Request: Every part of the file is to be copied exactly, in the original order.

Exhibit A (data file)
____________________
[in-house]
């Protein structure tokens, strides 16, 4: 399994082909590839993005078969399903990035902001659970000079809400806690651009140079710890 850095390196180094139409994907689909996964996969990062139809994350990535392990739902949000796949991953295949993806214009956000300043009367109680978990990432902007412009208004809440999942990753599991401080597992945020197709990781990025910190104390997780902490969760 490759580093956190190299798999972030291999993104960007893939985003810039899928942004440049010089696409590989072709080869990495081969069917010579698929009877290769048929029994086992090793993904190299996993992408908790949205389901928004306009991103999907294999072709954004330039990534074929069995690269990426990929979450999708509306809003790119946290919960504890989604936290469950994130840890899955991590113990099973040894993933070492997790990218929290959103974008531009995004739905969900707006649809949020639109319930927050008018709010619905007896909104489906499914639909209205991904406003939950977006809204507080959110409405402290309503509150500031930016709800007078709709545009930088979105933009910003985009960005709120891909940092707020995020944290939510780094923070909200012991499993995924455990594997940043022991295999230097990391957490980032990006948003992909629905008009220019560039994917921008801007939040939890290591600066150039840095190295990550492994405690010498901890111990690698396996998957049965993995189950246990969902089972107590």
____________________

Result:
[in-house]
């Protein structure tokens, strides 16, 4: 399994082909590839993005078969399903990035902001659970000079809400806690651009140079710890 850095390196180094139409994907689909996964996969990062139809994350990535392990739902949000796949991953295949993806214009956000300043009367109680978990990432902007412009208004809440999942990753599991401080597992945020197709990781990025910190104390997780902490969760 490759580093956190190299798999972030291999993104960007893939985003810039899928942004440049010089696409590989072709080869990495081969069917010579698929009877290769048929029994086992090793993904190299996993992408908790949205389901928004306009991103999907294999072709954004330039990534074929069995690269990426990929979450999708509306809003790119946290919960504890989604936290469950994130840890899955991590113990099973040894993933070492997790990218929290959103974008531009995004739905969900707006649809949020639109319930927050008018709010619905007896909104489906499914639909209205991904406003939950977006809204507080959110409405402290309503509150500031930016709800007078709709545009930088979105933009910003985009960005709120891909940092707020995020944290939510780094923070909200012991499993995924455990594997940043022991295999230097990391957490980032990006948003992909629905008009220019560039994917921008801007939040939890290591600066150039840095190295990550492994405690010498901890111990690698396996998957049965993995189950246990969902089972107590």